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When to use Oracle 10046 Trace

Oracle Tips by Robert Freeman

Note: Here are related Oracle 10046 trace file notes:
Shortcomings of the 10046 Event
So, the 10046 event has some very interesting sounding information in it, doesn't it? We can track the execution of a whole session, find out what the bind variables being used are, we can track and aggregate wait times and so on. So what is the problem? Let's just use it all the time.

Wrong. First of all, interpretation of a 10046 trace file can take time, even if you run it through TKPROF and take the canned results it gives you. Culling through a 10046 with hundreds of SQL statements, and the related recursive SQL, parse, execute, fetch, wait and stat records is not a fun thing. While we provide a little tool at the end of this paper to try to help you do so, it's still not something that you want to be doing every day.
So, if we don't use the 10046 all the time, when do we use it? Here is my point of view. If you are a consultant coming in to fix a system that has a number of global performance problems, the first thing to do is to actually look over the database/instance from a top down approach.
Look at the memory allocations, look at parameters like db_file_multiblock_read_count and quickly sanity check them. Most experienced DBAs can quickly tell if a parameter is set completely out of whack. I've had a few engagements where one parameter was totally and completely set wrong and it just almost immobilized the entire system (for example, databases setup using the old default Oracle init.ora files with the small or medium SGA settings in place). This is something that you can quickly do as a DBA, and reap some potential low cost rewards for your client.
After checking the database, run a few statspack (or AWR if I'm running Oracle Database 10g, any reference to Statspack should also include AWR)  reports. I like to run them during normal load, and during reported problem times. I'll generally run snaps 15 minutes apart for an hour or two. Statspack provides a wealth of information that can, again, point to some immediate problems that stick out like a sore thumb.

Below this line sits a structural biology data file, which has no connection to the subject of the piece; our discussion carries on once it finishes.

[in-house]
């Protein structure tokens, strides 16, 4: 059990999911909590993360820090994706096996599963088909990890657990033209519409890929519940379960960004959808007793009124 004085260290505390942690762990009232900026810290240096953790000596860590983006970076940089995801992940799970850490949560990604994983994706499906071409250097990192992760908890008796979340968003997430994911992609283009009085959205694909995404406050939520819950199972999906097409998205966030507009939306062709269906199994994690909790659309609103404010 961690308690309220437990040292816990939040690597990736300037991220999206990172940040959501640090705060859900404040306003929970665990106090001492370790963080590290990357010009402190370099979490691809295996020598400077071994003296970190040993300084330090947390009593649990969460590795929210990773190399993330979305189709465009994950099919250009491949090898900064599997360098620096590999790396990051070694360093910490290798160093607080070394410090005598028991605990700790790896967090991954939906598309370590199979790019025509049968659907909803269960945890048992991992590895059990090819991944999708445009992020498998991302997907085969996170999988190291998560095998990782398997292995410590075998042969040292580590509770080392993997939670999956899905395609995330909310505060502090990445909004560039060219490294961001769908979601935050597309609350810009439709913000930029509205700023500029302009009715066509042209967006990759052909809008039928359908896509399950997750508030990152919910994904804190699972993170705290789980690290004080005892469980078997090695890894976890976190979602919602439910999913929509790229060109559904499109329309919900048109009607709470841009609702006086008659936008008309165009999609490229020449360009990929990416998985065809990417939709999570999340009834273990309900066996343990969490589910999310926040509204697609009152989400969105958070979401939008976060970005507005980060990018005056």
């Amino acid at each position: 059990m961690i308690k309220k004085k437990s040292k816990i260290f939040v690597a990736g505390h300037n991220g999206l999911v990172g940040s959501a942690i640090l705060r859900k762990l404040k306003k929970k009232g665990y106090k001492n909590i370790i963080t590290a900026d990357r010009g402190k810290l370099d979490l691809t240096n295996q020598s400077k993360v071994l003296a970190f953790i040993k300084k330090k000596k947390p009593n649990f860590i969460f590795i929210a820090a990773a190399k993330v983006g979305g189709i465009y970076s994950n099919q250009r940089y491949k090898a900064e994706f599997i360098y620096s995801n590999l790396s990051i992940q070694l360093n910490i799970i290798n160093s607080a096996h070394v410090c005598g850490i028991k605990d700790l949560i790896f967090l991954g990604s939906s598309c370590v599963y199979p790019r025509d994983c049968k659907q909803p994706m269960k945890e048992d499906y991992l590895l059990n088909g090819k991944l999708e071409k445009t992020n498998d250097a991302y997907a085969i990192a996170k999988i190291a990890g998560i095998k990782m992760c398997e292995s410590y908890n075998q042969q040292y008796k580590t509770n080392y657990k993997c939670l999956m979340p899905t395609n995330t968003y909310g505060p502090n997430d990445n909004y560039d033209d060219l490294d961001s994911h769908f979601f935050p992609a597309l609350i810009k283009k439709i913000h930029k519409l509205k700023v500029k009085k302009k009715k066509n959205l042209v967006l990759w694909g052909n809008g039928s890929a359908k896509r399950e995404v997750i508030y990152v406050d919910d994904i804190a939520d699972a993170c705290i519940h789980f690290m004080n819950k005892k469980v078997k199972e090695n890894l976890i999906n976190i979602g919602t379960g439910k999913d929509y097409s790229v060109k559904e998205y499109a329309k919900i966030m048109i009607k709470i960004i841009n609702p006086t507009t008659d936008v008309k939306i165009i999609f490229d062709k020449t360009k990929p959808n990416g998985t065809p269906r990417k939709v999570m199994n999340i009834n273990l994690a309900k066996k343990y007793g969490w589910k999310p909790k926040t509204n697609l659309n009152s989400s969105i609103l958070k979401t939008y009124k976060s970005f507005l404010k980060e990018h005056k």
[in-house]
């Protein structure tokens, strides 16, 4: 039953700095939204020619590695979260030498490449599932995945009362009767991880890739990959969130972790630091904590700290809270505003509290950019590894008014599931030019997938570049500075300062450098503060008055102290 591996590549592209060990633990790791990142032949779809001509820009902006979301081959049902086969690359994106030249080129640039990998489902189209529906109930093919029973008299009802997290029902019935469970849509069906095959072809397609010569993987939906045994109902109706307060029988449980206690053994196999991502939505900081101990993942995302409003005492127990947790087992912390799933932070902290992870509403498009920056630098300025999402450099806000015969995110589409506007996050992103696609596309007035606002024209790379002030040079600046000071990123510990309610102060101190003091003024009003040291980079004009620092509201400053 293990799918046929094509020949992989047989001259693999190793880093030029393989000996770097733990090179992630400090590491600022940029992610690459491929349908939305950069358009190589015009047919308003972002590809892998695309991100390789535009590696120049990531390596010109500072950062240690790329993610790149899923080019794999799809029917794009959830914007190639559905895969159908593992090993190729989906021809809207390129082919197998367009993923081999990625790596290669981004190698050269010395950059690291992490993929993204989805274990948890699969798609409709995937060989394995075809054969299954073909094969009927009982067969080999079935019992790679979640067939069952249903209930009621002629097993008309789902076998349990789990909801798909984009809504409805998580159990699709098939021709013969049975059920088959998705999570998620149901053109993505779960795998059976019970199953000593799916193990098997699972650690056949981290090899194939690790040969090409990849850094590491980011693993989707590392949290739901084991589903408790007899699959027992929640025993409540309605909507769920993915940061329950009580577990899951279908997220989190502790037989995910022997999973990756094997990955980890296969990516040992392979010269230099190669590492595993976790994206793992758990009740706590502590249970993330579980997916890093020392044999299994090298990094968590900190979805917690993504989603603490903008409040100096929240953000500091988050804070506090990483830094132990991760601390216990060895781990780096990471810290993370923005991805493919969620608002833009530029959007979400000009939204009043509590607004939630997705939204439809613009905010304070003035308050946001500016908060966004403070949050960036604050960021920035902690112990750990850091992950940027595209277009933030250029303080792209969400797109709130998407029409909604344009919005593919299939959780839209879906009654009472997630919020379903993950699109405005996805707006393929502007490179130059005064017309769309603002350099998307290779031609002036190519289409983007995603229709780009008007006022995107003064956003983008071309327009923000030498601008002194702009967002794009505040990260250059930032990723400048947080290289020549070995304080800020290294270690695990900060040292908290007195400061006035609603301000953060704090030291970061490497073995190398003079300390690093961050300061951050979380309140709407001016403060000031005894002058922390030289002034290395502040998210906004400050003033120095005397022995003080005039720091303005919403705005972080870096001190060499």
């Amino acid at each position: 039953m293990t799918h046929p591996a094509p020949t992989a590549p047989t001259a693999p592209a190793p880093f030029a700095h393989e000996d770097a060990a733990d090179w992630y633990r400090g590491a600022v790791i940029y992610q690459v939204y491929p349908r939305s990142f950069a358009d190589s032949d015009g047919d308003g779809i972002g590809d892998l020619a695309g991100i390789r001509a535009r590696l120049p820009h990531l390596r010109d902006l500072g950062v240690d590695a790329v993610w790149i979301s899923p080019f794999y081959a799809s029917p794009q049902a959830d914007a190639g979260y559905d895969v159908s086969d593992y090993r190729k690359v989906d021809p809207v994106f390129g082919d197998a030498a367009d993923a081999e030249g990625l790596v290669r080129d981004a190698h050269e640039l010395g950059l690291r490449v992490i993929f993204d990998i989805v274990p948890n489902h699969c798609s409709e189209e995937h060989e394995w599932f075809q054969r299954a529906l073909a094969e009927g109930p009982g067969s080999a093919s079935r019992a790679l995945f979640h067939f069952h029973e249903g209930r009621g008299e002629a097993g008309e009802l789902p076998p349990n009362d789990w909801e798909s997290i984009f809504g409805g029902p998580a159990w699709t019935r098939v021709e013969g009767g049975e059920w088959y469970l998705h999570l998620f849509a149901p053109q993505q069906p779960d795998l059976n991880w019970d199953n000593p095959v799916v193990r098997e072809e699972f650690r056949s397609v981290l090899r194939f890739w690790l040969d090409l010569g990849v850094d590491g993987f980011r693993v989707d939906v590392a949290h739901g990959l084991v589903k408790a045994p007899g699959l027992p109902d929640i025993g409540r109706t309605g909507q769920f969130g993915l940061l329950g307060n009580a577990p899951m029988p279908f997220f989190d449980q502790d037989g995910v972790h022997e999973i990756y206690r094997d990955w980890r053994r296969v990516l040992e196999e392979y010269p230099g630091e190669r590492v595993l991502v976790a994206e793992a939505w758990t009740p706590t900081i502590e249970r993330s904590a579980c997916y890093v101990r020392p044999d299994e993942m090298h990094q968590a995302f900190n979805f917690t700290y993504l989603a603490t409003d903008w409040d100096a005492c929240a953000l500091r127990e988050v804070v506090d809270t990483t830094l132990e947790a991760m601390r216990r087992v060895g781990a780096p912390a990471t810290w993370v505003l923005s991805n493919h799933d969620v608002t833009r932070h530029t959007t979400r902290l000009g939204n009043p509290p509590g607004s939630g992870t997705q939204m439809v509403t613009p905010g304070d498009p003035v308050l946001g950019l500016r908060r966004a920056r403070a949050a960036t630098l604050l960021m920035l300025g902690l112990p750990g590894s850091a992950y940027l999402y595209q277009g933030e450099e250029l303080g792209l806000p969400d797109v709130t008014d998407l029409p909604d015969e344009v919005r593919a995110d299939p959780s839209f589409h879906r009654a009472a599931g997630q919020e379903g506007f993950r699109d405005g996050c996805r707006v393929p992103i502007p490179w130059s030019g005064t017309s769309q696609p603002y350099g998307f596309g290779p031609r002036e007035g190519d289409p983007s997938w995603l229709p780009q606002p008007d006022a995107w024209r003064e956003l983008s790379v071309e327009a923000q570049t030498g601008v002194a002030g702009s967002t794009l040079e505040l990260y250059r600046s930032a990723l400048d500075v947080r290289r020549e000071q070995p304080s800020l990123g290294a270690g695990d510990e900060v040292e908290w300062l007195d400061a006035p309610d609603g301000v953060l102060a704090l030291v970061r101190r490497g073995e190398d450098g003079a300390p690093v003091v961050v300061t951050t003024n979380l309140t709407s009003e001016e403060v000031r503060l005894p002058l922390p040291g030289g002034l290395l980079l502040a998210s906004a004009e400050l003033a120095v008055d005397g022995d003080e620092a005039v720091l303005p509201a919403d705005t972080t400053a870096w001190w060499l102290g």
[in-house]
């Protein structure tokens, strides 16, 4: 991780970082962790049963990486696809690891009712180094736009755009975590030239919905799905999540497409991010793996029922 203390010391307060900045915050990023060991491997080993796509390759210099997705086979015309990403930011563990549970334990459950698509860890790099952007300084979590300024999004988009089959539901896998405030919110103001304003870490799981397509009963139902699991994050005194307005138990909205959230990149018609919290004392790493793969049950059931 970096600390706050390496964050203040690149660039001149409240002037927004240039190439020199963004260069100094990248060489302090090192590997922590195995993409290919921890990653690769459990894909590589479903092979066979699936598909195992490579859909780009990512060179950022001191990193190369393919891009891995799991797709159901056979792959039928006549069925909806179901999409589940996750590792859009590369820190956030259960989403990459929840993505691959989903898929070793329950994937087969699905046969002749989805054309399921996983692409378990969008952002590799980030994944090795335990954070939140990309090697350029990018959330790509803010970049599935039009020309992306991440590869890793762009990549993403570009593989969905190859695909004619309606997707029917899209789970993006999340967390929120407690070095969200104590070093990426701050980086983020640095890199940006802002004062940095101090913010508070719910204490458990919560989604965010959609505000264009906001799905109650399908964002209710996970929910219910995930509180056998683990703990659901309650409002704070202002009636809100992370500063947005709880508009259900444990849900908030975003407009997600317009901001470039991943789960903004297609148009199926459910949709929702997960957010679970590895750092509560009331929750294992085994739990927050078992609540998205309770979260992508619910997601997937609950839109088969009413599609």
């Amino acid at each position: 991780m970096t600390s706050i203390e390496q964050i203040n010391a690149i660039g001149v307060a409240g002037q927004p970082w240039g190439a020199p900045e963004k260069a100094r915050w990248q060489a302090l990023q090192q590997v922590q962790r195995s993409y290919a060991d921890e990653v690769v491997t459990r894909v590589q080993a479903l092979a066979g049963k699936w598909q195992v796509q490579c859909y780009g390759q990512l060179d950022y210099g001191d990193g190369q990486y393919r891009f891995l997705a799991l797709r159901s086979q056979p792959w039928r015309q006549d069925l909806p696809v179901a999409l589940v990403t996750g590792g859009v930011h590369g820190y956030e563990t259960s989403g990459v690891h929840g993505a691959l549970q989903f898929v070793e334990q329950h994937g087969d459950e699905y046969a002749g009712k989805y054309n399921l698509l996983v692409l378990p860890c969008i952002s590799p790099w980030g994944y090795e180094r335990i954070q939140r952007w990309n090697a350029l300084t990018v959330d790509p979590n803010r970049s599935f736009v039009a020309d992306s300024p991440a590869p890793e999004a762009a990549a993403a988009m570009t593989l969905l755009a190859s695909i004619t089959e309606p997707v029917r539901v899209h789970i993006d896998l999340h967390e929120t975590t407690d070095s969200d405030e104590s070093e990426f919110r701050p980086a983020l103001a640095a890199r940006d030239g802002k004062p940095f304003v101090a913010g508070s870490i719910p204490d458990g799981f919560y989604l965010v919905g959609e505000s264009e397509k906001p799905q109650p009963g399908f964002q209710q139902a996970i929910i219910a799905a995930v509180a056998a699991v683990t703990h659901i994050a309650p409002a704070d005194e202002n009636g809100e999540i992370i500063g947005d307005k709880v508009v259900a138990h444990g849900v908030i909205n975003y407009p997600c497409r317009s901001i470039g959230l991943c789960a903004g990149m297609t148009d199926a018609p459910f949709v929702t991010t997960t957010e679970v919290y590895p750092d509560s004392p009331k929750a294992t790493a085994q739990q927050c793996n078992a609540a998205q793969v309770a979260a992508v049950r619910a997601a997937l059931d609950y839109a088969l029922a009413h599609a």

It might be that materialized view that takes 45 minutes to refresh (and was originally scheduled to run every 15 minutes because at one time it only took an hour to run). You might find some pitifully bad SQL statements that clearly need help. Latching issues, IO contention, are all easily detected by statspack without having to generate 10046 trace files, and in a fairly short amount of time. Also, when reviewing statspack, look at the system statistics. How many rows are gotten through index lookups vs. full table scans? If there is an imbalance, you might need to look at indexing opportunities.
10046 traces can be troublesome in environments that use connection pooling. Particularly when a single user experience can float over several connections. I've seen application code that does database disconnect/connect operations while the user is still active, or even during batch processing operations. This makes finding the problem very hard, 10046 or no. 
Related to connection pooling issues are issues with RAC clusters where sessions will switch between different nodes of the cluster during the same process. Also, I've had issues when a single record flows through a system very quickly, and it is passed from process to process rapidly. Each process creates a new connection, to a new node if you are running RAC. This makes 10046 tracing difficult.
As you might expect, 10046 tracing can have performance impacts, and depending on the load profile of the system, and the number of sessions you are tracing, you can cause serious problems. This is, perhaps, the Oracle interpretation of Heisenbergs Uncertainty principle. The more we try to figure out what our system is doing, the more we really can't tell because we start to impact the system itself with our observation.

The Ion tool is the easiest way to analyze Oracle load profiles and Ion allows you to spot hidden performance trends.

When do I start running 10046 events then? I run them when a process is having problems that can be identified, and if I can control which session (or sessions) need to be traced without impacting other things. When users can clearly point to processes that need help, and I cant clearly detect wayward SQL via other means (statspack, v$sqlarea, etc) I'll start running 10046 traces.
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